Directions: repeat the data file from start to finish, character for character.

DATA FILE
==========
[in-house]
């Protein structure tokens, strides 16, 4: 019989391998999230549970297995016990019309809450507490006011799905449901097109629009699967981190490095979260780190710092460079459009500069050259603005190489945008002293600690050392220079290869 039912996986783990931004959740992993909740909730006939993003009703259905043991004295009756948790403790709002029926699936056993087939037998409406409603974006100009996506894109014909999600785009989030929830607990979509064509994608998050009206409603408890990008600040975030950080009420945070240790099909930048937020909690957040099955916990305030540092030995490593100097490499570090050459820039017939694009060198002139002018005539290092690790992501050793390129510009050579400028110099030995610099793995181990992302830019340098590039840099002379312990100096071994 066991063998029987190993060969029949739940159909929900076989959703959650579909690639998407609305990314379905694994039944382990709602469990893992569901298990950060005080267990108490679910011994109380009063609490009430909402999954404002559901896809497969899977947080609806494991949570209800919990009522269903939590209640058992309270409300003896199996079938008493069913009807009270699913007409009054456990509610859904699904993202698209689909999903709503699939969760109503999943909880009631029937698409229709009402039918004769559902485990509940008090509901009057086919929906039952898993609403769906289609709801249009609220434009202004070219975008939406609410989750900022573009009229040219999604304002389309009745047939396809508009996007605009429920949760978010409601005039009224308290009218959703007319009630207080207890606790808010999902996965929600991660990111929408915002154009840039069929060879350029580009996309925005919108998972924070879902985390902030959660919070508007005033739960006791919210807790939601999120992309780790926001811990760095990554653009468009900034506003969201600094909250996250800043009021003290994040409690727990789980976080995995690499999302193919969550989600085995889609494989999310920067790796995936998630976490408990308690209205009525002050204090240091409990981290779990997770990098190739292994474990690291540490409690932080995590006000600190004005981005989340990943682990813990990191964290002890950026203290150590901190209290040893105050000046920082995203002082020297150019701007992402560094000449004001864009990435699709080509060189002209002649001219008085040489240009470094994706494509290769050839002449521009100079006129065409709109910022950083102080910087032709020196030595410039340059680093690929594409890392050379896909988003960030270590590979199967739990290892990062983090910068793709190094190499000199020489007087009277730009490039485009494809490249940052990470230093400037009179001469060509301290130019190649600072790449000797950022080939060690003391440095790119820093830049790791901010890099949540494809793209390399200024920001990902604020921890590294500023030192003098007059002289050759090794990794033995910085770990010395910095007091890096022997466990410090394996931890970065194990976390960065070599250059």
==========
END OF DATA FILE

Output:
[in-house]
């Protein structure tokens, strides 16, 4: 019989391998999230549970297995016990019309809450507490006011799905449901097109629009699967981190490095979260780190710092460079459009500069050259603005190489945008002293600690050392220079290869 039912996986783990931004959740992993909740909730006939993003009703259905043991004295009756948790403790709002029926699936056993087939037998409406409603974006100009996506894109014909999600785009989030929830607990979509064509994608998050009206409603408890990008600040975030950080009420945070240790099909930048937020909690957040099955916990305030540092030995490593100097490499570090050459820039017939694009060198002139002018005539290092690790992501050793390129510009050579400028110099030995610099793995181990992302830019340098590039840099002379312990100096071994 066991063998029987190993060969029949739940159909929900076989959703959650579909690639998407609305990314379905694994039944382990709602469990893992569901298990950060005080267990108490679910011994109380009063609490009430909402999954404002559901896809497969899977947080609806494991949570209800919990009522269903939590209640058992309270409300003896199996079938008493069913009807009270699913007409009054456990509610859904699904993202698209689909999903709503699939969760109503999943909880009631029937698409229709009402039918004769559902485990509940008090509901009057086919929906039952898993609403769906289609709801249009609220434009202004070219975008939406609410989750900022573009009229040219999604304002389309009745047939396809508009996007605009429920949760978010409601005039009224308290009218959703007319009630207080207890606790808010999902996965929600991660990111929408915002154009840039069929060879350029580009996309925005919108998972924070879902985390902030959660919070508007005033739960006791919210807790939601999120992309780790926001811990760095990554653009468009900034506003969201600094909250996250800043009021003290994040409690727990789980976080995995690499999302193919969550989600085995889609494989999310920067790796995936998630976490408990308690209205009525002050204090240091409990981290779990997770990098190739292994474990690291540490409690932080995590006000600190004005981005989340990943682990813990990191964290002890950026203290150590901190209290040893105050000046920082995203002082020297150019701007992402560094000449004001864009990435699709080509060189002209002649001219008085040489240009470094994706494509290769050839002449521009100079006129065409709109910022950083102080910087032709020196030595410039340059680093690929594409890392050379896909988003960030270590590979199967739990290892990062983090910068793709190094190499000199020489007087009277730009490039485009494809490249940052990470230093400037009179001469060509301290130019190649600072790449000797950022080939060690003391440095790119820093830049790791901010890099949540494809793209390399200024920001990902604020921890590294500023030192003098007059002289050759090794990794033995910085770990010395910095007091890096022997466990410090394996931890970065194990976390960065070599250059």